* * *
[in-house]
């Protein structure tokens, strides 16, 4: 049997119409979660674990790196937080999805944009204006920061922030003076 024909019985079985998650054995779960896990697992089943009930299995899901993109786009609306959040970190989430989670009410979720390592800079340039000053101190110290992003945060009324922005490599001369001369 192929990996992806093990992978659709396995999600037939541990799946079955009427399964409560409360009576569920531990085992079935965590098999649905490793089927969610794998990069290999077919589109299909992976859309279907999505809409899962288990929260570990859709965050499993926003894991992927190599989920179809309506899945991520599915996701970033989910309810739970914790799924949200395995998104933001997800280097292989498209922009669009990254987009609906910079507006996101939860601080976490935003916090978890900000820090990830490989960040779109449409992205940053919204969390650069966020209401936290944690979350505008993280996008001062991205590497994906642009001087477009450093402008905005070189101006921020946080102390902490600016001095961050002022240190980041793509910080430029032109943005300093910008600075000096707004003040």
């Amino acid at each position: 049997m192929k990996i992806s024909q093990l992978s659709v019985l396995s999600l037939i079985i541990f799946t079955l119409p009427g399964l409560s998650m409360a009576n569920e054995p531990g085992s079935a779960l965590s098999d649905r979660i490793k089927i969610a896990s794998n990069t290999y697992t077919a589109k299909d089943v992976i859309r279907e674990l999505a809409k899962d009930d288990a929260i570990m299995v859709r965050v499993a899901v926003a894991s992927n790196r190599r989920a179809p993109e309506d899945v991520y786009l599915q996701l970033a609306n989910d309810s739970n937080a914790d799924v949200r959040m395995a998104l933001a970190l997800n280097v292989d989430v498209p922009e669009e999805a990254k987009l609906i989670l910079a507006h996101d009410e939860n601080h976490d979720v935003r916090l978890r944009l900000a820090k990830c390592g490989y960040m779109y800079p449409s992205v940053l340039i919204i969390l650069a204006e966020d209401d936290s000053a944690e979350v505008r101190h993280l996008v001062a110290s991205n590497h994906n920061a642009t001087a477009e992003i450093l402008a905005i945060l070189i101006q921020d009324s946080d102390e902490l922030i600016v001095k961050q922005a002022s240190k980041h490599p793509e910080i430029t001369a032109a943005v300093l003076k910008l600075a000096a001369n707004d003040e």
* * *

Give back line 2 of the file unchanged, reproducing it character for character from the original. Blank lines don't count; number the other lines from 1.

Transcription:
């Protein structure tokens, strides 16, 4: 049997119409979660674990790196937080999805944009204006920061922030003076 024909019985079985998650054995779960896990697992089943009930299995899901993109786009609306959040970190989430989670009410979720390592800079340039000053101190110290992003945060009324922005490599001369001369 192929990996992806093990992978659709396995999600037939541990799946079955009427399964409560409360009576569920531990085992079935965590098999649905490793089927969610794998990069290999077919589109299909992976859309279907999505809409899962288990929260570990859709965050499993926003894991992927190599989920179809309506899945991520599915996701970033989910309810739970914790799924949200395995998104933001997800280097292989498209922009669009990254987009609906910079507006996101939860601080976490935003916090978890900000820090990830490989960040779109449409992205940053919204969390650069966020209401936290944690979350505008993280996008001062991205590497994906642009001087477009450093402008905005070189101006921020946080102390902490600016001095961050002022240190980041793509910080430029032109943005300093910008600075000096707004003040």